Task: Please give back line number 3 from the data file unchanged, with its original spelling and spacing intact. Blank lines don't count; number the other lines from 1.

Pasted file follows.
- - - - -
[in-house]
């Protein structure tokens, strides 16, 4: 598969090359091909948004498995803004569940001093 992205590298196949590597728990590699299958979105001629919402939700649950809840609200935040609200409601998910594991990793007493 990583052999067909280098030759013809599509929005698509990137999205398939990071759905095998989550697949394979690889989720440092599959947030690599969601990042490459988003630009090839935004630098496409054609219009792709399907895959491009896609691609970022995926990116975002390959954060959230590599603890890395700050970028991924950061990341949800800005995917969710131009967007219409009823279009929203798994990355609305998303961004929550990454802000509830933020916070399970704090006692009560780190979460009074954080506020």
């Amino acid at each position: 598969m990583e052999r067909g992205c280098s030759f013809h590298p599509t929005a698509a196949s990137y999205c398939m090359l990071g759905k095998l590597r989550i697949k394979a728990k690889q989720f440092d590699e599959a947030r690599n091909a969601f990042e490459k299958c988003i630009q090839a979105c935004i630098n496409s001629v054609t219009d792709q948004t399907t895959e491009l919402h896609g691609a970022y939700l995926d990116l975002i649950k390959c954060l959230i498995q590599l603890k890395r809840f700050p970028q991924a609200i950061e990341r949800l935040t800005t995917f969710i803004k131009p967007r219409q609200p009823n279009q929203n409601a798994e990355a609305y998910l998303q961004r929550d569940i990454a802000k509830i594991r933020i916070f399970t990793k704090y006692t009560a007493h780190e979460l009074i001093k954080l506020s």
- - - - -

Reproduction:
């Amino acid at each position: 598969m990583e052999r067909g992205c280098s030759f013809h590298p599509t929005a698509a196949s990137y999205c398939m090359l990071g759905k095998l590597r989550i697949k394979a728990k690889q989720f440092d590699e599959a947030r690599n091909a969601f990042e490459k299958c988003i630009q090839a979105c935004i630098n496409s001629v054609t219009d792709q948004t399907t895959e491009l919402h896609g691609a970022y939700l995926d990116l975002i649950k390959c954060l959230i498995q590599l603890k890395r809840f700050p970028q991924a609200i950061e990341r949800l935040t800005t995917f969710i803004k131009p967007r219409q609200p009823n279009q929203n409601a798994e990355a609305y998910l998303q961004r929550d569940i990454a802000k509830i594991r933020i916070f399970t990793k704090y006692t009560a007493h780190e979460l009074i001093k954080l506020s």